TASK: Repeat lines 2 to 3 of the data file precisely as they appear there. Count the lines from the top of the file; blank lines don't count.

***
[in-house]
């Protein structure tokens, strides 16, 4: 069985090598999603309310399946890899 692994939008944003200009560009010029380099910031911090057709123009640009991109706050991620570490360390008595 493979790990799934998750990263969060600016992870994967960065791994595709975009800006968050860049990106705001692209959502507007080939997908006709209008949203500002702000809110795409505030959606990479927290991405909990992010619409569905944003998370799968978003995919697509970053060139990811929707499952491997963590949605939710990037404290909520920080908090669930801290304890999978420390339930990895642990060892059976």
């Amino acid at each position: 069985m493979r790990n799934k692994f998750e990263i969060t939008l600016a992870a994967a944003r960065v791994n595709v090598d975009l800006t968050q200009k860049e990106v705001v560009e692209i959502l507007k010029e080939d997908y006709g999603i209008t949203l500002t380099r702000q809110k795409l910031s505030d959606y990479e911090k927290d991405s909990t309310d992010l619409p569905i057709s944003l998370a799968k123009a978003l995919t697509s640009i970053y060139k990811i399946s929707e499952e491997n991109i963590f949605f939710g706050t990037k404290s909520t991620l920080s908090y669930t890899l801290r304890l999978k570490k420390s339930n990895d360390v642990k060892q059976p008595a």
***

């Protein structure tokens, strides 16, 4: 069985090598999603309310399946890899 692994939008944003200009560009010029380099910031911090057709123009640009991109706050991620570490360390008595 493979790990799934998750990263969060600016992870994967960065791994595709975009800006968050860049990106705001692209959502507007080939997908006709209008949203500002702000809110795409505030959606990479927290991405909990992010619409569905944003998370799968978003995919697509970053060139990811929707499952491997963590949605939710990037404290909520920080908090669930801290304890999978420390339930990895642990060892059976």
């Amino acid at each position: 069985m493979r790990n799934k692994f998750e990263i969060t939008l600016a992870a994967a944003r960065v791994n595709v090598d975009l800006t968050q200009k860049e990106v705001v560009e692209i959502l507007k010029e080939d997908y006709g999603i209008t949203l500002t380099r702000q809110k795409l910031s505030d959606y990479e911090k927290d991405s909990t309310d992010l619409p569905i057709s944003l998370a799968k123009a978003l995919t697509s640009i970053y060139k990811i399946s929707e499952e491997n991109i963590f949605f939710g706050t990037k404290s909520t991620l920080s908090y669930t890899l801290r304890l999978k570490k420390s339930n990895d360390v642990k060892q059976p008595a």